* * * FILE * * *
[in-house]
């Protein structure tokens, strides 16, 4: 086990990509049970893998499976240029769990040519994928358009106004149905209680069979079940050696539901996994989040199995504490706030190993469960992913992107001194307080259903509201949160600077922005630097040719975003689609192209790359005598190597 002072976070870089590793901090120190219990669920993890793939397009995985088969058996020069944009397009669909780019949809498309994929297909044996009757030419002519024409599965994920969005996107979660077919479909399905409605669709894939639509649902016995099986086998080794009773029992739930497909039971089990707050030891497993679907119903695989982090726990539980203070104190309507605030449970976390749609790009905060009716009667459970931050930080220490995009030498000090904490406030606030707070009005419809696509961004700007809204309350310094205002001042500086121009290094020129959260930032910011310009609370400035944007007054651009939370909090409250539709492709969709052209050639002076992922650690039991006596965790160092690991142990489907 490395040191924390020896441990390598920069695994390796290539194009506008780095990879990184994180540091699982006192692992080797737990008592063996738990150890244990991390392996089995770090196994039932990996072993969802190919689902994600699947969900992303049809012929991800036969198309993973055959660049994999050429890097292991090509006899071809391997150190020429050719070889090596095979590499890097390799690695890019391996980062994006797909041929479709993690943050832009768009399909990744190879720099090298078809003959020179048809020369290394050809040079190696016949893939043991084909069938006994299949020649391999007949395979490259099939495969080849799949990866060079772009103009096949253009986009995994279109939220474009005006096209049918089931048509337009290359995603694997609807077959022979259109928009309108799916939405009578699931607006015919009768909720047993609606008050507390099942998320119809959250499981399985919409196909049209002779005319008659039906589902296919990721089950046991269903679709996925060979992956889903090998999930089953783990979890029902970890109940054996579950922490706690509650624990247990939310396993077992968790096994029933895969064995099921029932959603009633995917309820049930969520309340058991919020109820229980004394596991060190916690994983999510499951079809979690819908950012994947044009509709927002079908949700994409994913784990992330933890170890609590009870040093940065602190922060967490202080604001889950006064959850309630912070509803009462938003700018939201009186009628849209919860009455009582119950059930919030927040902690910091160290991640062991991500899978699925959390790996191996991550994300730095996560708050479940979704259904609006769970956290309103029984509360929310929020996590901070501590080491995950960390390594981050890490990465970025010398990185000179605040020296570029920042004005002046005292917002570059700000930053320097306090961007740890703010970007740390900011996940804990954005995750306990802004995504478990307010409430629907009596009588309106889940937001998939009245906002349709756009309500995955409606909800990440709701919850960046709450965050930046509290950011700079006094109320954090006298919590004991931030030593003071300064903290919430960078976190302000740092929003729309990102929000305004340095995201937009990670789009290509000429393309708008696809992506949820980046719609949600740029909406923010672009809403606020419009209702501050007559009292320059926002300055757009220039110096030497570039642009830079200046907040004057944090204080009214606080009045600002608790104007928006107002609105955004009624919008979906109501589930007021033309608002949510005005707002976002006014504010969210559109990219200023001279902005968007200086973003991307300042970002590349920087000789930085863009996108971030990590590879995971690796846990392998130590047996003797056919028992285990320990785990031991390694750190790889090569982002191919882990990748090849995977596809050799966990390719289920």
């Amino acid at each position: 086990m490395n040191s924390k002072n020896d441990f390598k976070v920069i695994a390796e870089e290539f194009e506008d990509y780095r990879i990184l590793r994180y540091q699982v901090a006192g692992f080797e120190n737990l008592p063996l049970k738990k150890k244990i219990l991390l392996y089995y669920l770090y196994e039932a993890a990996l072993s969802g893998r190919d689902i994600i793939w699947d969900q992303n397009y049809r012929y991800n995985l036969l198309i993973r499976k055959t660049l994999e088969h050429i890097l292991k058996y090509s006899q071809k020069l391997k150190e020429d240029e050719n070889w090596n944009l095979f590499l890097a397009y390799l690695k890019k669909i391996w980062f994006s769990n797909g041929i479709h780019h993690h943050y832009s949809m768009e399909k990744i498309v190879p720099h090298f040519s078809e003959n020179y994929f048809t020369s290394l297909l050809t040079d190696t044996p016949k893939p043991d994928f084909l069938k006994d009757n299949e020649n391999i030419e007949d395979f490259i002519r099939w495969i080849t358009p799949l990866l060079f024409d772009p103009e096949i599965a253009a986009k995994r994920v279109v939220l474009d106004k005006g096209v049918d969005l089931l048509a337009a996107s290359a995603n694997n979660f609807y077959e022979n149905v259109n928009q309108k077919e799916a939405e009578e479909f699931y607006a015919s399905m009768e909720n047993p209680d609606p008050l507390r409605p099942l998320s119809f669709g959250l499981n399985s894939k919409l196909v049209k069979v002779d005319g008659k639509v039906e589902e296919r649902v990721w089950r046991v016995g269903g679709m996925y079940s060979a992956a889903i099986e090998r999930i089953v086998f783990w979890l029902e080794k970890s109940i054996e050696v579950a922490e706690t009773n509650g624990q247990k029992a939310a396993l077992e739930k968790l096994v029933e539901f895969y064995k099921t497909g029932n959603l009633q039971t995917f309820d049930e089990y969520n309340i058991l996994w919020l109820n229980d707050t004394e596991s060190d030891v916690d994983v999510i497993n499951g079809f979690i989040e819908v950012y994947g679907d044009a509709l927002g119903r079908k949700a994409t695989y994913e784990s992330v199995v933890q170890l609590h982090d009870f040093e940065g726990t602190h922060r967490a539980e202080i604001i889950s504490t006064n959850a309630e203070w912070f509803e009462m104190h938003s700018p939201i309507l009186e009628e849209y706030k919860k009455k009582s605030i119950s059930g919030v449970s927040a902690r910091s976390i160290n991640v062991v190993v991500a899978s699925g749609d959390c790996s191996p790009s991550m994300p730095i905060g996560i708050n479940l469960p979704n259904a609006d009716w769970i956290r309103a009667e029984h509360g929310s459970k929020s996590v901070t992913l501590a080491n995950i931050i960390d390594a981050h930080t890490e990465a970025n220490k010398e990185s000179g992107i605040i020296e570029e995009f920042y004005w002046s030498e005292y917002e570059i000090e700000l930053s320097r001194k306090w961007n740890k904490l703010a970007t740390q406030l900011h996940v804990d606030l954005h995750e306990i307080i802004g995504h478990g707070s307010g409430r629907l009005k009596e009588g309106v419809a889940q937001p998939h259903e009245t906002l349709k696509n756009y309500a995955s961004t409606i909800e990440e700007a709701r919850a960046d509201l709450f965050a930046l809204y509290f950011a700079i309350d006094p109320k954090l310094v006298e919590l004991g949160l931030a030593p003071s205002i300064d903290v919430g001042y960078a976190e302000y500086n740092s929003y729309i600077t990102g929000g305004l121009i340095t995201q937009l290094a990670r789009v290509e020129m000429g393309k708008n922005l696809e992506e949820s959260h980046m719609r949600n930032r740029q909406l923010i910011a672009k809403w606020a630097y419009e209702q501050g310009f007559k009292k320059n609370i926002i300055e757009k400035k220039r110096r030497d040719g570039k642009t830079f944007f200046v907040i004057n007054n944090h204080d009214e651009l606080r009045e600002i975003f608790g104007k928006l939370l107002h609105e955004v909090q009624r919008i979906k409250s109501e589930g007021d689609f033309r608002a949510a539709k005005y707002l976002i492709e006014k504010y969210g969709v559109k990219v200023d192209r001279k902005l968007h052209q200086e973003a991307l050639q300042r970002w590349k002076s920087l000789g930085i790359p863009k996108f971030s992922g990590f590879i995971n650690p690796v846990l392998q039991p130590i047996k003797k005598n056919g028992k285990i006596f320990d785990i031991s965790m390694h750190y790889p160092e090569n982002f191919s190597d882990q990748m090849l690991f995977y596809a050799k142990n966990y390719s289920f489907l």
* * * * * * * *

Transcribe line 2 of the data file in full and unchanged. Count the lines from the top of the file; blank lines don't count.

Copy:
């Protein structure tokens, strides 16, 4: 086990990509049970893998499976240029769990040519994928358009106004149905209680069979079940050696539901996994989040199995504490706030190993469960992913992107001194307080259903509201949160600077922005630097040719975003689609192209790359005598190597 002072976070870089590793901090120190219990669920993890793939397009995985088969058996020069944009397009669909780019949809498309994929297909044996009757030419002519024409599965994920969005996107979660077919479909399905409605669709894939639509649902016995099986086998080794009773029992739930497909039971089990707050030891497993679907119903695989982090726990539980203070104190309507605030449970976390749609790009905060009716009667459970931050930080220490995009030498000090904490406030606030707070009005419809696509961004700007809204309350310094205002001042500086121009290094020129959260930032910011310009609370400035944007007054651009939370909090409250539709492709969709052209050639002076992922650690039991006596965790160092690991142990489907 490395040191924390020896441990390598920069695994390796290539194009506008780095990879990184994180540091699982006192692992080797737990008592063996738990150890244990991390392996089995770090196994039932990996072993969802190919689902994600699947969900992303049809012929991800036969198309993973055959660049994999050429890097292991090509006899071809391997150190020429050719070889090596095979590499890097390799690695890019391996980062994006797909041929479709993690943050832009768009399909990744190879720099090298078809003959020179048809020369290394050809040079190696016949893939043991084909069938006994299949020649391999007949395979490259099939495969080849799949990866060079772009103009096949253009986009995994279109939220474009005006096209049918089931048509337009290359995603694997609807077959022979259109928009309108799916939405009578699931607006015919009768909720047993609606008050507390099942998320119809959250499981399985919409196909049209002779005319008659039906589902296919990721089950046991269903679709996925060979992956889903090998999930089953783990979890029902970890109940054996579950922490706690509650624990247990939310396993077992968790096994029933895969064995099921029932959603009633995917309820049930969520309340058991919020109820229980004394596991060190916690994983999510499951079809979690819908950012994947044009509709927002079908949700994409994913784990992330933890170890609590009870040093940065602190922060967490202080604001889950006064959850309630912070509803009462938003700018939201009186009628849209919860009455009582119950059930919030927040902690910091160290991640062991991500899978699925959390790996191996991550994300730095996560708050479940979704259904609006769970956290309103029984509360929310929020996590901070501590080491995950960390390594981050890490990465970025010398990185000179605040020296570029920042004005002046005292917002570059700000930053320097306090961007740890703010970007740390900011996940804990954005995750306990802004995504478990307010409430629907009596009588309106889940937001998939009245906002349709756009309500995955409606909800990440709701919850960046709450965050930046509290950011700079006094109320954090006298919590004991931030030593003071300064903290919430960078976190302000740092929003729309990102929000305004340095995201937009990670789009290509000429393309708008696809992506949820980046719609949600740029909406923010672009809403606020419009209702501050007559009292320059926002300055757009220039110096030497570039642009830079200046907040004057944090204080009214606080009045600002608790104007928006107002609105955004009624919008979906109501589930007021033309608002949510005005707002976002006014504010969210559109990219200023001279902005968007200086973003991307300042970002590349920087000789930085863009996108971030990590590879995971690796846990392998130590047996003797056919028992285990320990785990031991390694750190790889090569982002191919882990990748090849995977596809050799966990390719289920």